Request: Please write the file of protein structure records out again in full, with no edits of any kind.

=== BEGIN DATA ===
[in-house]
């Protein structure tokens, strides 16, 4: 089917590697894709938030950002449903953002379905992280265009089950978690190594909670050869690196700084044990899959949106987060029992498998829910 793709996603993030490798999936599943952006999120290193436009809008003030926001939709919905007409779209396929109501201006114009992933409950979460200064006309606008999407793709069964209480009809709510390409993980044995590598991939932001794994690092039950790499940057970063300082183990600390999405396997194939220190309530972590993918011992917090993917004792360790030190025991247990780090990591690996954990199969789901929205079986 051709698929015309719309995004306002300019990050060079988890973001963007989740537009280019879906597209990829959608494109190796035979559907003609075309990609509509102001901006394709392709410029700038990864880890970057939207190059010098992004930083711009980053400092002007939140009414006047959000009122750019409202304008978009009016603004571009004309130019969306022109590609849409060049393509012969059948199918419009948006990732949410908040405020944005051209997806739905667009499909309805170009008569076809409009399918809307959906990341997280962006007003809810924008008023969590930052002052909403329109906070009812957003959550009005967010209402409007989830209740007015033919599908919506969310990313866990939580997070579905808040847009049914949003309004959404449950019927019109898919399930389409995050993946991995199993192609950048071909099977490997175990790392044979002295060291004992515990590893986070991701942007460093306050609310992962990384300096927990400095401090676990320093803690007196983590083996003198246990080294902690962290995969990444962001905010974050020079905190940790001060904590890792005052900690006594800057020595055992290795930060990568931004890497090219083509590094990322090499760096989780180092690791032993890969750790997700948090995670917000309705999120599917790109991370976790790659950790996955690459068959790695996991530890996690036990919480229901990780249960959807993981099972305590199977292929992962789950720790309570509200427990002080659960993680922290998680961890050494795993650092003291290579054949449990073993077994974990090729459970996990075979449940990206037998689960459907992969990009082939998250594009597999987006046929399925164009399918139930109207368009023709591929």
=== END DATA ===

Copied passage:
[in-house]
């Protein structure tokens, strides 16, 4: 089917590697894709938030950002449903953002379905992280265009089950978690190594909670050869690196700084044990899959949106987060029992498998829910 793709996603993030490798999936599943952006999120290193436009809008003030926001939709919905007409779209396929109501201006114009992933409950979460200064006309606008999407793709069964209480009809709510390409993980044995590598991939932001794994690092039950790499940057970063300082183990600390999405396997194939220190309530972590993918011992917090993917004792360790030190025991247990780090990591690996954990199969789901929205079986 051709698929015309719309995004306002300019990050060079988890973001963007989740537009280019879906597209990829959608494109190796035979559907003609075309990609509509102001901006394709392709410029700038990864880890970057939207190059010098992004930083711009980053400092002007939140009414006047959000009122750019409202304008978009009016603004571009004309130019969306022109590609849409060049393509012969059948199918419009948006990732949410908040405020944005051209997806739905667009499909309805170009008569076809409009399918809307959906990341997280962006007003809810924008008023969590930052002052909403329109906070009812957003959550009005967010209402409007989830209740007015033919599908919506969310990313866990939580997070579905808040847009049914949003309004959404449950019927019109898919399930389409995050993946991995199993192609950048071909099977490997175990790392044979002295060291004992515990590893986070991701942007460093306050609310992962990384300096927990400095401090676990320093803690007196983590083996003198246990080294902690962290995969990444962001905010974050020079905190940790001060904590890792005052900690006594800057020595055992290795930060990568931004890497090219083509590094990322090499760096989780180092690791032993890969750790997700948090995670917000309705999120599917790109991370976790790659950790996955690459068959790695996991530890996690036990919480229901990780249960959807993981099972305590199977292929992962789950720790309570509200427990002080659960993680922290998680961890050494795993650092003291290579054949449990073993077994974990090729459970996990075979449940990206037998689960459907992969990009082939998250594009597999987006046929399925164009399918139930109207368009023709591929």